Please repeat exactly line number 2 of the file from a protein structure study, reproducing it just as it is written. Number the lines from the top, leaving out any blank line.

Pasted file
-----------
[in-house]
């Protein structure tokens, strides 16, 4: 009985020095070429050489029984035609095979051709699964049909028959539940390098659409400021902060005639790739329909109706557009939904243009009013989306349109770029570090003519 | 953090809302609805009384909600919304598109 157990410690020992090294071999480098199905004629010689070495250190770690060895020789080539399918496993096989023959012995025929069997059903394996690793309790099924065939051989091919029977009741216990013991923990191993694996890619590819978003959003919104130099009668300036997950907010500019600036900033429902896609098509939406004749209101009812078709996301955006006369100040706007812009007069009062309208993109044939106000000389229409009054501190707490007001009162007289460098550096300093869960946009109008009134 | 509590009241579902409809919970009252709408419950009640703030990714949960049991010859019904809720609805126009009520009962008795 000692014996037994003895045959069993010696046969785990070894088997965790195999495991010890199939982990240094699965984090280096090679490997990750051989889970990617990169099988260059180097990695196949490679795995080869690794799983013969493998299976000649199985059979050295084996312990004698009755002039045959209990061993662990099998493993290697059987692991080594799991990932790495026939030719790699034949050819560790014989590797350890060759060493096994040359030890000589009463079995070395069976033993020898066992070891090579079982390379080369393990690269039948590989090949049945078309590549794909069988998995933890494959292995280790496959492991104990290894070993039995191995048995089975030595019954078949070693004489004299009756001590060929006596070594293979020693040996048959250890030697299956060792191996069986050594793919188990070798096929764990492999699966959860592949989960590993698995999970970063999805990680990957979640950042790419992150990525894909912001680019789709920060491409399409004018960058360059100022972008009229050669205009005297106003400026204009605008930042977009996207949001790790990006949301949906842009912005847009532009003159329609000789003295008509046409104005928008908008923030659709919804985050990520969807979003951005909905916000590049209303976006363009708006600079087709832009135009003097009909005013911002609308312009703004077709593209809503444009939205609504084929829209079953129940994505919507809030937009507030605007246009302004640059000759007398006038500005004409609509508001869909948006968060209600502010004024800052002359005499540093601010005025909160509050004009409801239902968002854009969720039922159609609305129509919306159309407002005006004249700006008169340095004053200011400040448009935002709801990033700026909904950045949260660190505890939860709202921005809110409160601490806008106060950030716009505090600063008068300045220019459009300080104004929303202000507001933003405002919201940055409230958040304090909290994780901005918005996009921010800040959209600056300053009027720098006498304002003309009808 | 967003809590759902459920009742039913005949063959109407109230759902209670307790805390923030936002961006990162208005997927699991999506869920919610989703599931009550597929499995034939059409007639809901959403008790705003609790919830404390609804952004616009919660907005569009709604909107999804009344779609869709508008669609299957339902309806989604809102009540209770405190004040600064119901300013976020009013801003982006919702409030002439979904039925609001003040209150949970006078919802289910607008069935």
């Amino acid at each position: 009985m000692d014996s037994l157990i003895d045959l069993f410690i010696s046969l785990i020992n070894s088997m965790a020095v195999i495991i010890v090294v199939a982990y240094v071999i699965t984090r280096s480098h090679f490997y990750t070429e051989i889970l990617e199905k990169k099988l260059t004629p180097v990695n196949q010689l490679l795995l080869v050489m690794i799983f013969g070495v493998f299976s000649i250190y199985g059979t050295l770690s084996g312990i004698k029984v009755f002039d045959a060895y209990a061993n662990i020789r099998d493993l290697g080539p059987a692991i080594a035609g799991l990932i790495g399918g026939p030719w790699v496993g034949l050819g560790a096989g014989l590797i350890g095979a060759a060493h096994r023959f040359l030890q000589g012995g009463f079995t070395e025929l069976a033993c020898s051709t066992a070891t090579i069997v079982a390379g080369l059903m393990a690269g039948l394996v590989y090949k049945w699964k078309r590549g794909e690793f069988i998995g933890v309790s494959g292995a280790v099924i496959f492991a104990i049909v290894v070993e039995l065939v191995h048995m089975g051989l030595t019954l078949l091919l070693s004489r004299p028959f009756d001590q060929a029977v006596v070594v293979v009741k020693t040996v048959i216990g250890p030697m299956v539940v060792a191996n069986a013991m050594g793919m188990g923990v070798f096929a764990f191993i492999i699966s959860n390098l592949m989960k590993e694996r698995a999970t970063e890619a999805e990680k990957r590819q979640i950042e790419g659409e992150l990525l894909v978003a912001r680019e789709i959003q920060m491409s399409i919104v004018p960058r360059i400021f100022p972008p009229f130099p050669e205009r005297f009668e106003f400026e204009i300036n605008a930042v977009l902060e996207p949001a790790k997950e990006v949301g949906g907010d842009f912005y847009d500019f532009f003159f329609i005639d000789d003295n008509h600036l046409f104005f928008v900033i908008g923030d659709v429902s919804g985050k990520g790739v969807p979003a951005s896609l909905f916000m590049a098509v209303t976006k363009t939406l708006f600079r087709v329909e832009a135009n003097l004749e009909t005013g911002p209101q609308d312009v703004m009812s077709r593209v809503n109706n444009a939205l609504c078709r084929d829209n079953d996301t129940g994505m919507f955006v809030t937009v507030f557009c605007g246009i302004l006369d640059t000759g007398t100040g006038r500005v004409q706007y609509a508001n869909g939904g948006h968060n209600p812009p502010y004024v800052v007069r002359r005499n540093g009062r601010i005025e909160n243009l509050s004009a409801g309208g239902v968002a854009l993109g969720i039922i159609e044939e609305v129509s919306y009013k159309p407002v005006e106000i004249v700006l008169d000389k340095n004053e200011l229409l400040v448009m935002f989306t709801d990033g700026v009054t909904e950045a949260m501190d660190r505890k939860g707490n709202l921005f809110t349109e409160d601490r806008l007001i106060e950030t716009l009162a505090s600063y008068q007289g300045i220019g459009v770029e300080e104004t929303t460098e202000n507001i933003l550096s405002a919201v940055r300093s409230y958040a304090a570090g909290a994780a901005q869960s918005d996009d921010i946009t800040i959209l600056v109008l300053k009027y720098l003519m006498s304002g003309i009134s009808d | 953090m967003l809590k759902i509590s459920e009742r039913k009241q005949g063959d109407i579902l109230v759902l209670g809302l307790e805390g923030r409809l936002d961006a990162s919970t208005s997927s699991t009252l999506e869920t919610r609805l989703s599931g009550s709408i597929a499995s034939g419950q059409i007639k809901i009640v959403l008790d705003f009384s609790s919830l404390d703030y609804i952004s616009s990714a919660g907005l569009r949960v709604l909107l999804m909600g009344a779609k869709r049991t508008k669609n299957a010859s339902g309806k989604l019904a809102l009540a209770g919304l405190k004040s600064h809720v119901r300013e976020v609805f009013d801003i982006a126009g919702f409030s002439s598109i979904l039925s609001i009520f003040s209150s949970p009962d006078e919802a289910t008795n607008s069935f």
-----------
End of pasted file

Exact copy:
């Protein structure tokens, strides 16, 4: 009985020095070429050489029984035609095979051709699964049909028959539940390098659409400021902060005639790739329909109706557009939904243009009013989306349109770029570090003519 | 953090809302609805009384909600919304598109 157990410690020992090294071999480098199905004629010689070495250190770690060895020789080539399918496993096989023959012995025929069997059903394996690793309790099924065939051989091919029977009741216990013991923990191993694996890619590819978003959003919104130099009668300036997950907010500019600036900033429902896609098509939406004749209101009812078709996301955006006369100040706007812009007069009062309208993109044939106000000389229409009054501190707490007001009162007289460098550096300093869960946009109008009134 | 509590009241579902409809919970009252709408419950009640703030990714949960049991010859019904809720609805126009009520009962008795 000692014996037994003895045959069993010696046969785990070894088997965790195999495991010890199939982990240094699965984090280096090679490997990750051989889970990617990169099988260059180097990695196949490679795995080869690794799983013969493998299976000649199985059979050295084996312990004698009755002039045959209990061993662990099998493993290697059987692991080594799991990932790495026939030719790699034949050819560790014989590797350890060759060493096994040359030890000589009463079995070395069976033993020898066992070891090579079982390379080369393990690269039948590989090949049945078309590549794909069988998995933890494959292995280790496959492991104990290894070993039995191995048995089975030595019954078949070693004489004299009756001590060929006596070594293979020693040996048959250890030697299956060792191996069986050594793919188990070798096929764990492999699966959860592949989960590993698995999970970063999805990680990957979640950042790419992150990525894909912001680019789709920060491409399409004018960058360059100022972008009229050669205009005297106003400026204009605008930042977009996207949001790790990006949301949906842009912005847009532009003159329609000789003295008509046409104005928008908008923030659709919804985050990520969807979003951005909905916000590049209303976006363009708006600079087709832009135009003097009909005013911002609308312009703004077709593209809503444009939205609504084929829209079953129940994505919507809030937009507030605007246009302004640059000759007398006038500005004409609509508001869909948006968060209600502010004024800052002359005499540093601010005025909160509050004009409801239902968002854009969720039922159609609305129509919306159309407002005006004249700006008169340095004053200011400040448009935002709801990033700026909904950045949260660190505890939860709202921005809110409160601490806008106060950030716009505090600063008068300045220019459009300080104004929303202000507001933003405002919201940055409230958040304090909290994780901005918005996009921010800040959209600056300053009027720098006498304002003309009808 | 967003809590759902459920009742039913005949063959109407109230759902209670307790805390923030936002961006990162208005997927699991999506869920919610989703599931009550597929499995034939059409007639809901959403008790705003609790919830404390609804952004616009919660907005569009709604909107999804009344779609869709508008669609299957339902309806989604809102009540209770405190004040600064119901300013976020009013801003982006919702409030002439979904039925609001003040209150949970006078919802289910607008069935």